Radio Channel Modeling and Propagation Prediction for 5G Mobile Communication Systems

Radio Channel Modeling and Propagation Prediction for 5G Mobile Communication Systems

Charilaos Kourogiorgas (National Technical University of Athens, Greece), Nektarios Moraitis (National Technical University of Athens, Greece) and Athanasios D. Panagopoulos (National Technical University of Athens, Greece)
DOI: 10.4018/978-1-4666-8732-5.ch001
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5G mobile communication networks are emerging in order to cover the extreme needs for high data rates for delivering multimedia data to mobile communication users. The required bandwidth may be found if millimeter wave bands are fully employed for the establishment of such cellular systems. In this Book Chapter the propagation issues for 5G mobile communication systems are rigorously analyzed and presented. Firstly, the most popular scenarios and architectures of the next generation mobile systems are described and the channel models utilized for the evaluation of physical layer techniques (air interface are given. Secondly, the channel effects are described, i.e. effects due to local environment of the transceivers, atmospheric effects and their combination and the state of the art on the modeling of these effects is analytically presented. Finally, future directions for the propagation and channel model prediction for the next generation mobile communication systems -5G millimeter wave cellular systems are analyzed. Open issues and technical challenges of millimeter wave (mmWave) 5G cellular systems are finally described.
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The great success of the mobile data and multimedia communication services lead the advancement from 3G to 4G mobile communication systems, in order to increase the data rate to end users. However, the increase of traffic in the mobile communications network due to the need of access to data communications anywhere and anytime and the growth of demand of high data rates drove the research to the development and design of next generation mobile communication systems. The fifth generation (5G) mobile communication systems have already been under research through European Commission projects and various national projects in Korea, U.S.A and other countries. A number of European projects, such as 5GNOW, MiWEBA, MiWaveS, and METIS, have been recently issued for the development of the future generation of mobile communications. Furthermore, many IEEE magazines and Journals have dedicated issues on the 5G paradigm, e.g. Thomson et al. (2014), Ghosh et al. (2014), showing that there is a number of challenges in all the layers of the network.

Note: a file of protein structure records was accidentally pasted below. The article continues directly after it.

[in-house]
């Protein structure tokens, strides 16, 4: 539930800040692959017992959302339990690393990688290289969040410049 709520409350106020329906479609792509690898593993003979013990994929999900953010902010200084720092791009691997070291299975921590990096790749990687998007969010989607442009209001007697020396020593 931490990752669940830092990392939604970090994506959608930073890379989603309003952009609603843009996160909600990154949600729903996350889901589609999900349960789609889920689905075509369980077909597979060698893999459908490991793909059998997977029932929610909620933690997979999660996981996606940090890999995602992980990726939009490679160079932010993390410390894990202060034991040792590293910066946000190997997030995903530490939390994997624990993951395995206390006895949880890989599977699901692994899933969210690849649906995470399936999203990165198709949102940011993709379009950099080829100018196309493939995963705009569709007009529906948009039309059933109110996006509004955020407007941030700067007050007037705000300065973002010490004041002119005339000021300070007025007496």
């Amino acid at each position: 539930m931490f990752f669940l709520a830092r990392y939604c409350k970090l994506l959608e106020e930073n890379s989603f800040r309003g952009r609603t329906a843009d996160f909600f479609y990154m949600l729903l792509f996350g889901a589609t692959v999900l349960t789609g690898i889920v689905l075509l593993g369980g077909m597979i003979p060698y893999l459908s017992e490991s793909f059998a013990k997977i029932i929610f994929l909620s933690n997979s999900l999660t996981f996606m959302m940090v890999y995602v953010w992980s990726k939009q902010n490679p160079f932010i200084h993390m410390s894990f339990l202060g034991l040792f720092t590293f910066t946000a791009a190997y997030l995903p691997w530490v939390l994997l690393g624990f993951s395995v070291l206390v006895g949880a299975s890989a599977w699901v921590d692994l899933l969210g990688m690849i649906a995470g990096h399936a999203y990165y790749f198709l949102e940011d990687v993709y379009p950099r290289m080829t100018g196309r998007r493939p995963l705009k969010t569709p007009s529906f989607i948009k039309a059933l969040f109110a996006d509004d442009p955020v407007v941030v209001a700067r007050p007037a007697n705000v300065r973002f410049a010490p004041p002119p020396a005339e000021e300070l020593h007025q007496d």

The 5G technology, will not only give higher data rates to mobile handhelds, but also will try to incorporate devices with no human intervention and enable the so-called Machine-to-Machine Communications, making a further step to the Internet of Things (Boccardi et al., 2014). More particularly, for the latter issue of M2M communications, as this is explained in (Boccardi et al., 2014), there are at least three key requirements: a) massive number of connected devices, b) very high link reliability, c) low latency and real-time operation. Therefore, 5G will have to address the various data rates for the communication. One of the most significant issues of the operation of 5G mobile communication systems is the spectrum which will be used for the links. Although, cognitive radio techniques can be proven useful tools in order to exploit effectively the used of below 3GHz bands. There is a large amount of spectrum available at mmWave spectrum. Therefore potential bands for 5G spectrum are: the 28 GHz band (27.5-29.5 GHz), the 38 GHz band (36-40 GHz), the 60 GHz band (57-64 GHz), the E-band (71-76 GHz and 81-86 GHz) and finally, the W band (92-95 GHz), as proposed in Ghosh et al. (2014).